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ABSTRACT: The persistence of memory T lymphocytes confers lifelong protection from pathogens. Memory T cells survive and undergo homeostatic proliferation (HSP) in the absence of Ag, although the cell-intrinsic mechanisms by which cytokines drive the HSP of memory T cells are not well understood. In this study we report that lysosome stability limits the long-term maintenance of memory CD8(+) T cell populations. Serine protease inhibitor (Spi) 2A, an anti-apoptotic cytosolic cathepsin inhibitor, is induced by both IL-15 and IL-7. Mice deficient in Spi2A developed fewer memory phenotype CD44(hi)CD8(+) T cells with age, which underwent reduced HSP in the bone marrow. Spi2A was also required for the maintenance of central memory CD8(+) T cell populations after acute infection with lymphocytic choriomeningitis virus. Spi2A-deficient Ag-specific CD8(+) T cell populations declined more than wild-type competitors after viral infection, and they were eroded further after successive infections. Spi2A protected memory cells from lysosomal breakdown by inhibiting cathepsin B. The impaired maintenance of Spi2A-deficient memory CD8(+) T cells was rescued by concomitant cathepsin B deficiency, demonstrating that cathepsin B was a physiological target of Spi2A in memory CD8(+) T cell survival. Our findings support a model in which protection from lysosomal rupture through cytokine-induced expression of Spi2A determines the long-term persistence of memory CD8(+) T cells.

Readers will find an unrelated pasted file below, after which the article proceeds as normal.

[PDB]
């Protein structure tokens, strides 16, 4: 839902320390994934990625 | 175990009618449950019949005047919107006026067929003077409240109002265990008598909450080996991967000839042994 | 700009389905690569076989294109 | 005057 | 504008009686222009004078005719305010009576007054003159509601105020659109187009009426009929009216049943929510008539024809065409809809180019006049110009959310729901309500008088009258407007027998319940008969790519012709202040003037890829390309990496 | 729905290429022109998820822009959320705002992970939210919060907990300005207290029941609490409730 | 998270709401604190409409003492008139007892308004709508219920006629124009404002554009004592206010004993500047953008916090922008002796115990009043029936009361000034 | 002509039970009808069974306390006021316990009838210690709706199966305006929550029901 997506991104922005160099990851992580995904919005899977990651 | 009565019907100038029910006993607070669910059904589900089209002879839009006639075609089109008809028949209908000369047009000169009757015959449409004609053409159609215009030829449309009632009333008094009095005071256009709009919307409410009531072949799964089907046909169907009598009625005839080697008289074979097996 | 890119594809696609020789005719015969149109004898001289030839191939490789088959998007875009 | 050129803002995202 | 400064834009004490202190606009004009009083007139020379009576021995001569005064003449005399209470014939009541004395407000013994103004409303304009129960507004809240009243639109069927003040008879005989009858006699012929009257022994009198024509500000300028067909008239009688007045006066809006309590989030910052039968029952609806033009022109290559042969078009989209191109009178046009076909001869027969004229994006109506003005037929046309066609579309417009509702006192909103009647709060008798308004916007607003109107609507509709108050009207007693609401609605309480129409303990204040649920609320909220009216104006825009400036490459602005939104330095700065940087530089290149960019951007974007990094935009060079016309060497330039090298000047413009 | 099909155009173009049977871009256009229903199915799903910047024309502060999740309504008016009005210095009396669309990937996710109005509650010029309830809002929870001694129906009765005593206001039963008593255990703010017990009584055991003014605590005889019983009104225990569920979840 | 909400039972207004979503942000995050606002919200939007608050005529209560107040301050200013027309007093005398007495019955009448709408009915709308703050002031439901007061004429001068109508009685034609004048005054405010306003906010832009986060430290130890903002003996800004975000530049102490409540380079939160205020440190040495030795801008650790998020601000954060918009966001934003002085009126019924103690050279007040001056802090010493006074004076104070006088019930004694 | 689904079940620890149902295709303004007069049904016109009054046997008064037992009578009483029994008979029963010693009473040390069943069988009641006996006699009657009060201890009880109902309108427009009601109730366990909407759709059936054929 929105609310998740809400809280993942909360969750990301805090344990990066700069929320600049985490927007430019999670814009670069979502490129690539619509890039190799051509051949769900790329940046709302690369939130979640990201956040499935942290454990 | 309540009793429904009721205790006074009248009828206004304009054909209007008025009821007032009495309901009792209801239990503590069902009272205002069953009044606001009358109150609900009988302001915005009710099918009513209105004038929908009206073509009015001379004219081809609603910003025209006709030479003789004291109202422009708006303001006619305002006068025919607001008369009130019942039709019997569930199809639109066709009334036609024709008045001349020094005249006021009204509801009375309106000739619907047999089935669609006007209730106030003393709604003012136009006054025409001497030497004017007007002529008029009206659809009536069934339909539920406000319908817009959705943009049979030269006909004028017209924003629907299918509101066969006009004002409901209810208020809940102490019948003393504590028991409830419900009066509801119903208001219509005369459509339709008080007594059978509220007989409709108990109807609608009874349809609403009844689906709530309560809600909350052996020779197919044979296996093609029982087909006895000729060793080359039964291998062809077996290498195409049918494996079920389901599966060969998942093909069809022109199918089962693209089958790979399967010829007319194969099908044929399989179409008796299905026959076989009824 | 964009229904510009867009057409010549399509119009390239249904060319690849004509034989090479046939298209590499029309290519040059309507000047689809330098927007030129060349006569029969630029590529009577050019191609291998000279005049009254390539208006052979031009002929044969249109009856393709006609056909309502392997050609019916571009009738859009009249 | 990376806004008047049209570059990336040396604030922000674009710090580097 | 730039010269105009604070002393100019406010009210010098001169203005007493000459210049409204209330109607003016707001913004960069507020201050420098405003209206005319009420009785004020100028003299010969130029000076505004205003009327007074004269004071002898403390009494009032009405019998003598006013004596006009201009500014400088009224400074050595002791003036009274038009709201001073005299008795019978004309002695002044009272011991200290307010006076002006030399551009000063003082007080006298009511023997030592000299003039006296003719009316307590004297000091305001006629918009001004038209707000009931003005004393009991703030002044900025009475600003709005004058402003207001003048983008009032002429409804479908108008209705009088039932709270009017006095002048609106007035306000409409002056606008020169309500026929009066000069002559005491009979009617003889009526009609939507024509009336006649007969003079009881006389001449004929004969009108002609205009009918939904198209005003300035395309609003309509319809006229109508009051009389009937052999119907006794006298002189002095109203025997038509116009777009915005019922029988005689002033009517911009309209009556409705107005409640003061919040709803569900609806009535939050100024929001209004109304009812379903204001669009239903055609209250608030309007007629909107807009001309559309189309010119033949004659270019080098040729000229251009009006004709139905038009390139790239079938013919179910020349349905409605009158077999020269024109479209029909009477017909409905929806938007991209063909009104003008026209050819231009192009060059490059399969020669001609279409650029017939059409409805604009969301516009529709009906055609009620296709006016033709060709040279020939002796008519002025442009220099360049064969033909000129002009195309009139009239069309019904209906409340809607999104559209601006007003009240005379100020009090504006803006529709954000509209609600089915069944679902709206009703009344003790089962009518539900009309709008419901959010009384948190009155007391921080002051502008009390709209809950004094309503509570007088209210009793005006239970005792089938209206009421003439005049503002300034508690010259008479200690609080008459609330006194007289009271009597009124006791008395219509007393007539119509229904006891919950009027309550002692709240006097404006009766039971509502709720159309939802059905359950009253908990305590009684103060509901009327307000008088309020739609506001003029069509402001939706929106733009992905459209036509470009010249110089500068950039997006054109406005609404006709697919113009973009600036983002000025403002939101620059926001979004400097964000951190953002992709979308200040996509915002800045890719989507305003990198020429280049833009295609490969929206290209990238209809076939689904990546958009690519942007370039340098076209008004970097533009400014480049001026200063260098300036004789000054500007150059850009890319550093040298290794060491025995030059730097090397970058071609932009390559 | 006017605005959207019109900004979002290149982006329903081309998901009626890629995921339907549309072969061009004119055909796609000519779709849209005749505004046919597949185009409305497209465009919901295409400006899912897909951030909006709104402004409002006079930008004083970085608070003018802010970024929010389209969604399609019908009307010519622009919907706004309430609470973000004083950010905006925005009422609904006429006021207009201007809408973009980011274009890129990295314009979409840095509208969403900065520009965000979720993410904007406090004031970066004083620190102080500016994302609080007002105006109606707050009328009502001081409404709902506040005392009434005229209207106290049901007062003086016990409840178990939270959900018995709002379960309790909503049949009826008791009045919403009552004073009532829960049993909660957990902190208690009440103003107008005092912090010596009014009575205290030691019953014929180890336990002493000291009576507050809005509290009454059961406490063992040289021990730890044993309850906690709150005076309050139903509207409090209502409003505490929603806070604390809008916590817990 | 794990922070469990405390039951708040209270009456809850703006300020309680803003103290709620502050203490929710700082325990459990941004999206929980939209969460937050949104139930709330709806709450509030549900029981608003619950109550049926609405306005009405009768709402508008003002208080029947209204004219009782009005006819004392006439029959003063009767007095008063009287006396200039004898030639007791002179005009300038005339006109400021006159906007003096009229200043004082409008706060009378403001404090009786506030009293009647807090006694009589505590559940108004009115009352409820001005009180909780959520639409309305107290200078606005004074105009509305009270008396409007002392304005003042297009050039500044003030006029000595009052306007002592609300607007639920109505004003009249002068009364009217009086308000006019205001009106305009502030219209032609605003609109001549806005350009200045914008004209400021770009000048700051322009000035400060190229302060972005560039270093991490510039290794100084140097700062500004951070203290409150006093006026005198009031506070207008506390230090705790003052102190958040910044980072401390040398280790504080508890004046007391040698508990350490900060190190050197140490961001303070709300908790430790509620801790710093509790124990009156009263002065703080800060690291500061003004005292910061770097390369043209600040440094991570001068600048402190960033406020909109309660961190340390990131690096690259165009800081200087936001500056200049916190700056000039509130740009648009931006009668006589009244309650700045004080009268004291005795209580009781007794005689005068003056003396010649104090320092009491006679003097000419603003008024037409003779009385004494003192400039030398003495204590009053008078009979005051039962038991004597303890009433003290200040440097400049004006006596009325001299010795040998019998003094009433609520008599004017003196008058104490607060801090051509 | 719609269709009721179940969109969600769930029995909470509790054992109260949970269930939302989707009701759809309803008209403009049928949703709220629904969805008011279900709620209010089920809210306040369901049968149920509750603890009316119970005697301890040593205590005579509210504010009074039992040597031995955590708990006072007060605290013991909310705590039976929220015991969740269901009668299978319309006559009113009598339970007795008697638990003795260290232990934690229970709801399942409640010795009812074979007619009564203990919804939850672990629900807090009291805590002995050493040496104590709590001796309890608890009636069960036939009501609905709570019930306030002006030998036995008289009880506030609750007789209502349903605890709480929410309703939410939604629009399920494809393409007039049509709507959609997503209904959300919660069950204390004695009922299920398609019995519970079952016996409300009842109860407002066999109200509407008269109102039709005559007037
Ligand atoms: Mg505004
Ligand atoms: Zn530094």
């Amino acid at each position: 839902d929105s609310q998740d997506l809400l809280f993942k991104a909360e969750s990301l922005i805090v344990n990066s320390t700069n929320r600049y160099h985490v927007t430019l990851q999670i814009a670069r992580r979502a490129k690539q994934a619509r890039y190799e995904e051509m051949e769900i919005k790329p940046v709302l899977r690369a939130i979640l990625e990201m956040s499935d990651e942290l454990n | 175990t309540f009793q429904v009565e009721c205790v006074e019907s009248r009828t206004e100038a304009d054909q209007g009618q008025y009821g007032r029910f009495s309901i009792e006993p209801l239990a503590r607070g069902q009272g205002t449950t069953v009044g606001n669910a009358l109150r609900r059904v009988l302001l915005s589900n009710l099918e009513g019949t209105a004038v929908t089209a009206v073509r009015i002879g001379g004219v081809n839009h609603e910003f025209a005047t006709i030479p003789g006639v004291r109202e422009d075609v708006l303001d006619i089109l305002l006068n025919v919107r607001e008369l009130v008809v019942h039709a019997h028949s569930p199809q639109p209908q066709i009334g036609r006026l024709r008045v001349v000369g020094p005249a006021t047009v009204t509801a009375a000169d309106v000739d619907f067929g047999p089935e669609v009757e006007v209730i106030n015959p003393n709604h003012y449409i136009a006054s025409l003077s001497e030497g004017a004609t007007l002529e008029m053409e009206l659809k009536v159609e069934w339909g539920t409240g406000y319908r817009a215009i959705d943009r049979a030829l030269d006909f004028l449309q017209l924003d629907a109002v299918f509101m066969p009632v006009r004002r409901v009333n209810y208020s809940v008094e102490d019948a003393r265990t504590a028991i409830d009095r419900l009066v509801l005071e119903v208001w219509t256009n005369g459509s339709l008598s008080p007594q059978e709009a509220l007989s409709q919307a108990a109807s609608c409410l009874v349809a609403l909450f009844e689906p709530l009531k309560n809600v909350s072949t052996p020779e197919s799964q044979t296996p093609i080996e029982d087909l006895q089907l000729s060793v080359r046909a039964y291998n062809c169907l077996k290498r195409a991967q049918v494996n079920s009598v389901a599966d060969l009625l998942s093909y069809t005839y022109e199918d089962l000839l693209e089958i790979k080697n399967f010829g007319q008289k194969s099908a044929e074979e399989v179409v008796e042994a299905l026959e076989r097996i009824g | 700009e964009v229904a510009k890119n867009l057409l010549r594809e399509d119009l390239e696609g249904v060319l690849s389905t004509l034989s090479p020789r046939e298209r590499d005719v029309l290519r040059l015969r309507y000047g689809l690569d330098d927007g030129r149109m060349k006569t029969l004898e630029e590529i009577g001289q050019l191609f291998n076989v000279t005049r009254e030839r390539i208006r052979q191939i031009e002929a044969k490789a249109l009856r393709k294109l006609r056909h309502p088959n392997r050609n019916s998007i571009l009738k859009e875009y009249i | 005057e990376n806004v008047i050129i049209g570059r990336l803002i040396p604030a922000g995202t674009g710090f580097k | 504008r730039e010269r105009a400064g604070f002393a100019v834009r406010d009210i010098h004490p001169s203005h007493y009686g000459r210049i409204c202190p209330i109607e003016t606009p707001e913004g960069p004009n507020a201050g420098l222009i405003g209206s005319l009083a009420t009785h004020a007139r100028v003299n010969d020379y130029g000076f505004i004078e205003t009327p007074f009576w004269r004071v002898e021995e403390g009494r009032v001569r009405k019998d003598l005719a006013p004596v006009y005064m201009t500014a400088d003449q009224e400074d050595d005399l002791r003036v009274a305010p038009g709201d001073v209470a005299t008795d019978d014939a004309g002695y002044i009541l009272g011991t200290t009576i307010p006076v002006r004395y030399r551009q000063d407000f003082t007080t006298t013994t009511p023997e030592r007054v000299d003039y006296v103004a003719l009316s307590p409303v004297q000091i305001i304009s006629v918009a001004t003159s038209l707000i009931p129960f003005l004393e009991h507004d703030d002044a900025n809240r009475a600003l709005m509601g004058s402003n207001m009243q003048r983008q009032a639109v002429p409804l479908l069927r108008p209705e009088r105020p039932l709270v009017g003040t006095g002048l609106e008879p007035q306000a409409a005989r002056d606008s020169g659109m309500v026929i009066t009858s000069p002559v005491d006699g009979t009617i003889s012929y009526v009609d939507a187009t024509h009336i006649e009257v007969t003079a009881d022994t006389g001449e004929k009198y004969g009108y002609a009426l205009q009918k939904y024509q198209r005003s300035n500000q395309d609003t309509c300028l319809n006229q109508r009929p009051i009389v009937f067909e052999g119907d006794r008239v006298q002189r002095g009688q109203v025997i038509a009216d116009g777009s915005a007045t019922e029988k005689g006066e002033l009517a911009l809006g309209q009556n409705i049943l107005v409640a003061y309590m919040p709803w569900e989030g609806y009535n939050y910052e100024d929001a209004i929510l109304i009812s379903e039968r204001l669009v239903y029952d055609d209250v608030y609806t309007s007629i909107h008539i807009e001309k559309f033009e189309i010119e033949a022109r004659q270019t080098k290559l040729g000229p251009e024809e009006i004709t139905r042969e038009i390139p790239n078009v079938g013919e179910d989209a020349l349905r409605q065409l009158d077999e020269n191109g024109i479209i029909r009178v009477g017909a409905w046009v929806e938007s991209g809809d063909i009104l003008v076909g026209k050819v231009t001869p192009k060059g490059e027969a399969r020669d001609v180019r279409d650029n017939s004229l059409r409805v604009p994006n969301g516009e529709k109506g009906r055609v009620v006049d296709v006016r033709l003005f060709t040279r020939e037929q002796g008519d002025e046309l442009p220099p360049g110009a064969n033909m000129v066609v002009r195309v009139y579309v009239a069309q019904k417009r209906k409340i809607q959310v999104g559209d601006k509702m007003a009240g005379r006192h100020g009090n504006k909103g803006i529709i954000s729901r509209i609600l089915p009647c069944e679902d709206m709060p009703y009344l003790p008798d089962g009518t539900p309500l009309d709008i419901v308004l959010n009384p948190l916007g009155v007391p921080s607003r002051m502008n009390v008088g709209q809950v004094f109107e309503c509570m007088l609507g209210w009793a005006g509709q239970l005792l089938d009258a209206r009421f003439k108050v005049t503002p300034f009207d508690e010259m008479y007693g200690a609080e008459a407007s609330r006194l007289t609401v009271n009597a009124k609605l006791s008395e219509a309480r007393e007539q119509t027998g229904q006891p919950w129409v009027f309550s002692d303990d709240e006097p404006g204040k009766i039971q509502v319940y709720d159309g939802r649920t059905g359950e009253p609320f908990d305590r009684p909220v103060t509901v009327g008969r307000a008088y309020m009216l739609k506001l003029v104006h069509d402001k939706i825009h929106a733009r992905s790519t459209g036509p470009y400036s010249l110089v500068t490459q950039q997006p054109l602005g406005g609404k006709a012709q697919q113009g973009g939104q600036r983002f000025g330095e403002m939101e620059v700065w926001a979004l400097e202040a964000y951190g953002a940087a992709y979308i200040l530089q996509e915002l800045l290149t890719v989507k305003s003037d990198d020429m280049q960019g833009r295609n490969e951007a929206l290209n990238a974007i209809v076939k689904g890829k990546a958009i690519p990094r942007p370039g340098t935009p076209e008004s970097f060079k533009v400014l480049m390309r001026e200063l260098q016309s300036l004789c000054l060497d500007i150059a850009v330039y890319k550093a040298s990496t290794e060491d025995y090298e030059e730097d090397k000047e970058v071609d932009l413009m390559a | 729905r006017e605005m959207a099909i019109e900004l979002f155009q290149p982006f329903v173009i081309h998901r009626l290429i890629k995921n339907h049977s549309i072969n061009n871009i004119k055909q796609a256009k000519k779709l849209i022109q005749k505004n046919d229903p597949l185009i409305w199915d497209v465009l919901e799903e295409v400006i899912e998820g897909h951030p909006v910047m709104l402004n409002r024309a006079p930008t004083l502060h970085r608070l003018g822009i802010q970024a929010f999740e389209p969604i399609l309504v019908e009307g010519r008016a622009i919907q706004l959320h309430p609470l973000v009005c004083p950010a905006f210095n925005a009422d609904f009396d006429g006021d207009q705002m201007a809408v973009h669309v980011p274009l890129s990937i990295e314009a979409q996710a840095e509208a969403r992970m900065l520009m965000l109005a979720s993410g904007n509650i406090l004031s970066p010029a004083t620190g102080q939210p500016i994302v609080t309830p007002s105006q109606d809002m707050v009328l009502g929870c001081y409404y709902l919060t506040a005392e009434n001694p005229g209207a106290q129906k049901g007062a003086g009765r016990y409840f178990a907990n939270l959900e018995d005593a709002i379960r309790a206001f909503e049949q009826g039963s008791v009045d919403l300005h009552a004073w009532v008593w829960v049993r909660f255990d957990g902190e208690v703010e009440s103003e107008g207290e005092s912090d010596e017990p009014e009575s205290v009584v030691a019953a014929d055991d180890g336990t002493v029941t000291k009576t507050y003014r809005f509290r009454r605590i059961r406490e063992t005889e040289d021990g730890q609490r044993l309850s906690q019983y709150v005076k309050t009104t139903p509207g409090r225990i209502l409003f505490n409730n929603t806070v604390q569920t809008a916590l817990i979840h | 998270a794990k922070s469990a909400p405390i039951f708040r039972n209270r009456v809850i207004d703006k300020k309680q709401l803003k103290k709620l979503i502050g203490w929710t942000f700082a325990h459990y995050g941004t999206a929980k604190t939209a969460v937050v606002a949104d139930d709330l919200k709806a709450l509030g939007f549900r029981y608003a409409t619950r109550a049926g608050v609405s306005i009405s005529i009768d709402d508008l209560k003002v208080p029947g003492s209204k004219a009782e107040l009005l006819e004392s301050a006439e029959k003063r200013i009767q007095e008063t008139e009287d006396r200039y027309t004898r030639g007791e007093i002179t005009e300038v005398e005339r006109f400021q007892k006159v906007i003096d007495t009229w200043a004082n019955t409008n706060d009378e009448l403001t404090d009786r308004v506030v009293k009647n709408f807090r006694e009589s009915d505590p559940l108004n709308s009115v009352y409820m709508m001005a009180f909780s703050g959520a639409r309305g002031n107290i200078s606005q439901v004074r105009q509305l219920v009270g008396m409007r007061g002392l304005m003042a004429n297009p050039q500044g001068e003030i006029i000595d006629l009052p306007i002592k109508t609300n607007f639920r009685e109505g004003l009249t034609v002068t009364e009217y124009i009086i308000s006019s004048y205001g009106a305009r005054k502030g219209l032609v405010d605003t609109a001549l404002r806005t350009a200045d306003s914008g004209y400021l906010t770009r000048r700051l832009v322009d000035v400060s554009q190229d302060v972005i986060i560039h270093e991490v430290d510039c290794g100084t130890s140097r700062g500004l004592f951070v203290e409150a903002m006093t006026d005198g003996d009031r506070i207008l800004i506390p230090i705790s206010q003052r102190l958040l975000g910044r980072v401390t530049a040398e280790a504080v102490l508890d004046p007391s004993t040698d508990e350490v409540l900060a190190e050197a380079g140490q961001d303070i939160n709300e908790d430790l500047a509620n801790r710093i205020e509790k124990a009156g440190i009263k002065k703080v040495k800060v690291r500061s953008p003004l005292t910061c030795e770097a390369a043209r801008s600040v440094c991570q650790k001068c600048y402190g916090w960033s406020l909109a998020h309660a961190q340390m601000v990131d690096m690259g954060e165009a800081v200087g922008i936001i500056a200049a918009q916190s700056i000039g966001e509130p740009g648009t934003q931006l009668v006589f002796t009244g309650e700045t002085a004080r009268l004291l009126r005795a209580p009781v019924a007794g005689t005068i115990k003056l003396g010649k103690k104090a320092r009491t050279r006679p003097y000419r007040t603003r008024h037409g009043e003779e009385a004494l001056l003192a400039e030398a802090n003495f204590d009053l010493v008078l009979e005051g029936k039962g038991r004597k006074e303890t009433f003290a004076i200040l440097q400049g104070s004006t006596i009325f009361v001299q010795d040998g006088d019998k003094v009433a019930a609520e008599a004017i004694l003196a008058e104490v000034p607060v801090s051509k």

The Journal of Immunology 06/2012; 189(3):1133-43. · 5.52 Impact Factor